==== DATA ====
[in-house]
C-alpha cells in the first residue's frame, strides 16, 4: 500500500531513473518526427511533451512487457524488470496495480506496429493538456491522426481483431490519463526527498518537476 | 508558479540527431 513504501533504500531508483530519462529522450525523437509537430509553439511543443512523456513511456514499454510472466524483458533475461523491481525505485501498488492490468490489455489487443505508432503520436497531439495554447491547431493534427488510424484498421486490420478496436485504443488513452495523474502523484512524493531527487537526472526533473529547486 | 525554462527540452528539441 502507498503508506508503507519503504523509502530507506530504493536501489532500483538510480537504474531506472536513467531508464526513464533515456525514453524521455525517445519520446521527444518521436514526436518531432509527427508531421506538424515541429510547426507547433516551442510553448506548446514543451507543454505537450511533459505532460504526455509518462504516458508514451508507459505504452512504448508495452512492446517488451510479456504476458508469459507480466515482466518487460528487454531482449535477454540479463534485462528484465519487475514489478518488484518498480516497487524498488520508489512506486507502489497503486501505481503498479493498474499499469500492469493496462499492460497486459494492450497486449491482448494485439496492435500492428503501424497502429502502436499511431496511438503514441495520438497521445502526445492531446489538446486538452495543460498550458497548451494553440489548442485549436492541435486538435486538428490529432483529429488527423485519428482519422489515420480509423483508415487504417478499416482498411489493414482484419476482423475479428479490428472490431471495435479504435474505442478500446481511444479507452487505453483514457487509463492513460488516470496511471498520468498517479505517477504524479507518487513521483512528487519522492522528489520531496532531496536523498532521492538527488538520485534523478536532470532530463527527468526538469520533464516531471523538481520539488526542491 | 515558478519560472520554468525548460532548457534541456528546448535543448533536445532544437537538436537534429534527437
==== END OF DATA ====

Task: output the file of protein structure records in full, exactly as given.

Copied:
[in-house]
C-alpha cells in the first residue's frame, strides 16, 4: 500500500531513473518526427511533451512487457524488470496495480506496429493538456491522426481483431490519463526527498518537476 | 508558479540527431 513504501533504500531508483530519462529522450525523437509537430509553439511543443512523456513511456514499454510472466524483458533475461523491481525505485501498488492490468490489455489487443505508432503520436497531439495554447491547431493534427488510424484498421486490420478496436485504443488513452495523474502523484512524493531527487537526472526533473529547486 | 525554462527540452528539441 502507498503508506508503507519503504523509502530507506530504493536501489532500483538510480537504474531506472536513467531508464526513464533515456525514453524521455525517445519520446521527444518521436514526436518531432509527427508531421506538424515541429510547426507547433516551442510553448506548446514543451507543454505537450511533459505532460504526455509518462504516458508514451508507459505504452512504448508495452512492446517488451510479456504476458508469459507480466515482466518487460528487454531482449535477454540479463534485462528484465519487475514489478518488484518498480516497487524498488520508489512506486507502489497503486501505481503498479493498474499499469500492469493496462499492460497486459494492450497486449491482448494485439496492435500492428503501424497502429502502436499511431496511438503514441495520438497521445502526445492531446489538446486538452495543460498550458497548451494553440489548442485549436492541435486538435486538428490529432483529429488527423485519428482519422489515420480509423483508415487504417478499416482498411489493414482484419476482423475479428479490428472490431471495435479504435474505442478500446481511444479507452487505453483514457487509463492513460488516470496511471498520468498517479505517477504524479507518487513521483512528487519522492522528489520531496532531496536523498532521492538527488538520485534523478536532470532530463527527468526538469520533464516531471523538481520539488526542491 | 515558478519560472520554468525548460532548457534541456528546448535543448533536445532544437537538436537534429534527437